TAOP Part One: Looking through the viewfinder:Fitting the frame to the subject

Project: Looking through the viewfinder

25.1.11 Exercise : Fitting the frame to the subject (p.25).

The aims of the exercise were:-

  1. Find a subject that is clear in appearance, compact in shape and accessible from close to and from a distance.
  2. Get into a position to see the entire subject in the viewfinder and photograph as I normally would –without taking too much time to consider the composition.
  3. Take more care over the second picture, moving in and around to make the subject fit the frame as tightly as possible – right up to the edges if I could, but not beyond.
  4. Close in so that I can see none of the edges of the subject and photograph just a part of it.
  5. Move right back until the subject occupies only a small part of the frame and do my best to make a composition that stresses the surroundings. If the subject is easy to move consider placing it more effectively within its surroundings.
  6. Compare with the Workbook examples.
  7. Use either frames or the cropping tool and crop the picture using alternative possibilities.

Setting up

It was a dull, damp day but I wanted to get on with the exercises.  The easy way would have been to find something in the garden, but I wanted to be out and about with my camera. The day was pretty dark and I wanted something colourful.  A red postbox came into mind first but then I thought of the local playground which could be a good place if it was empty (I didn’t want parents rushing up to me and asking why I was photographing their children as this is a very sensitive issue nowadays).  I was in luck because there was only one young dad with his daughter and I waited until they had left. 

1st photograph – conventional viewpoint

I did this without thinking and I’ve certainly left a lot of space around the rocking horse.  This is how I used to take photographs and I hope I do it less often now.  I was interested though, in reading  ‘The Photographer’s Eye’, to note Michael Freeman’s comments that the eye , “may feel uncomfortable concentrating on points falling very nearer the edges of the picture” (Freeman, 2007, p. 22).  This is often my experience.  I usually like to see the context of an image because it helps me to relate to it more on the whole.  Also, I have a sensation of  feeling a little ‘hemmed in’.  The context here looks rather boring to me though.  Yes, I can see trees, a fence and a bench but that’s it.  It might be different if there was a person sitting on the bench or someone walking alongside the fence.  The rocking horse looks small and lonely.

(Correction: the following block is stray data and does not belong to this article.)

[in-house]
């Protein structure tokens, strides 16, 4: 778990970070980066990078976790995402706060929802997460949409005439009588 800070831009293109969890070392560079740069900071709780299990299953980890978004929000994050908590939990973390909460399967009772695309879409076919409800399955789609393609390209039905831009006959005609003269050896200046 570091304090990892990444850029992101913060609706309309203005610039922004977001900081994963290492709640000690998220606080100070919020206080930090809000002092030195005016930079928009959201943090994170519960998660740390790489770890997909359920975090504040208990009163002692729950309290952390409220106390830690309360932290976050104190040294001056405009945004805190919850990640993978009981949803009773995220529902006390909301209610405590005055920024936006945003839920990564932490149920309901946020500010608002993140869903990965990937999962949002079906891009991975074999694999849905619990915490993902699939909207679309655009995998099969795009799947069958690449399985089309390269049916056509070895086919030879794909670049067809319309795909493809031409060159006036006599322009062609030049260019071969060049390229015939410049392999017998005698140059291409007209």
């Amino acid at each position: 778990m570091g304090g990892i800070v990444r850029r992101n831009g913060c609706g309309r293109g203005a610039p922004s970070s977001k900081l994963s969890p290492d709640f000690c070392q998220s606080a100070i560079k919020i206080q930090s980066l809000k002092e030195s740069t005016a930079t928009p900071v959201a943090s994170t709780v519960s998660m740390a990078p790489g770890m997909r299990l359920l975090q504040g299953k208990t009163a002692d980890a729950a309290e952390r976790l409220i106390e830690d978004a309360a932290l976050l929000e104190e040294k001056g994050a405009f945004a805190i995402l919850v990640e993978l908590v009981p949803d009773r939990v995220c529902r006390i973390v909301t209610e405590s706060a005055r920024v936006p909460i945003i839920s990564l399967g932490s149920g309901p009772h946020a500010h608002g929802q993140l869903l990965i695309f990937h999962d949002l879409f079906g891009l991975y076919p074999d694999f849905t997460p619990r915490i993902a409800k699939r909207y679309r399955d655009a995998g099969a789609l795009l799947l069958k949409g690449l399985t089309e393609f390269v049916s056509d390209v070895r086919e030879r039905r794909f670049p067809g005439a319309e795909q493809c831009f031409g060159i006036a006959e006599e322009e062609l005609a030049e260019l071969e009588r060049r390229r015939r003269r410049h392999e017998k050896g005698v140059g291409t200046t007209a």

Turning to the image in the Workbook (p.25) the conventional viewpoint of the ferry is similar.  It’s just a boat surrounded by sea and it looks quite small.

2nd photograph – subject shot to exactly fill the frame

Well – it doesn’t exactly fill the frame but is pretty near to it.  My eyes don’t feel too bad because I can see a little space around it but not too much.  The horse looks more solid somehow as well.  If I didn’t know it I could still guess that it’s in a park or playground and can see a little of the bench behind.  I can more clearly see the 8 bolts holding the parts of it together.  This is similar to the example of the boat where I’m more aware of all the lifebelts around it and can see the name of the ferry.

3rd photograph – close in

I can only see a part of the horse now.  The close shot reveals the dirt around the edges of the bolts.  The printed version looks really colourful. I’m also aware though that I don’t really have as much sense of its scale because there isn’t any context.

4th photograph – subject within a landscape

I took several from different angles but chose the one below because it locates the horse more clearly within a playground and conveys some of the surroundings also – trees and cars in the car park.

I can see the horse but now it becomes a part of the whole and is less significant in the image, although it still catches my eye.

M. Freeman’s explanation regarding ‘Dividing the frame’ (ibid p.26) is rather technical for me at this stage but I can see that I’ve composed this image in a triangle, with the blue and red horses leading the eye up towards the roundabout and then along to the triangle formed by the slide.

Cropping of 4th image

(scanned photograph with superimposed pen lines)

crop 4a

Not too much different from the original.  There is more of the context but a little less of the ‘ground’, as I decided there was too much of that in the original.

crop 4b

This still gives the playground context in a wooded area but places more focus upon the apparatus waiting to be played upon.  The horse is more in the foreground again with less of the ‘ground’ itself.

Crop 4c

This looks out of proportion to me, with the image in two halves. I can see a little of the trees but don’t really get a sense of scale here.

Crop 4d

This is approximating portrait style. It doesn’t strike me as particularly interesting to look at and I think that landscape format suits the context more appropriately.

Conclusion

This was an interesting exercise and I think I learned quite a lot in terms of composition – what is my intention in framing; how do I lead viewer’s eyes into the picture and what effect might it have.


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2 Comments on “TAOP Part One: Looking through the viewfinder:Fitting the frame to the subject”

  1. Dave says:

    An interesting exercise which I remember doing and finding very instructive too.
    FP

  2. Thanks Dave. It seemed a bit childish going to a playground but the colours cheered me up and I learned a lot.


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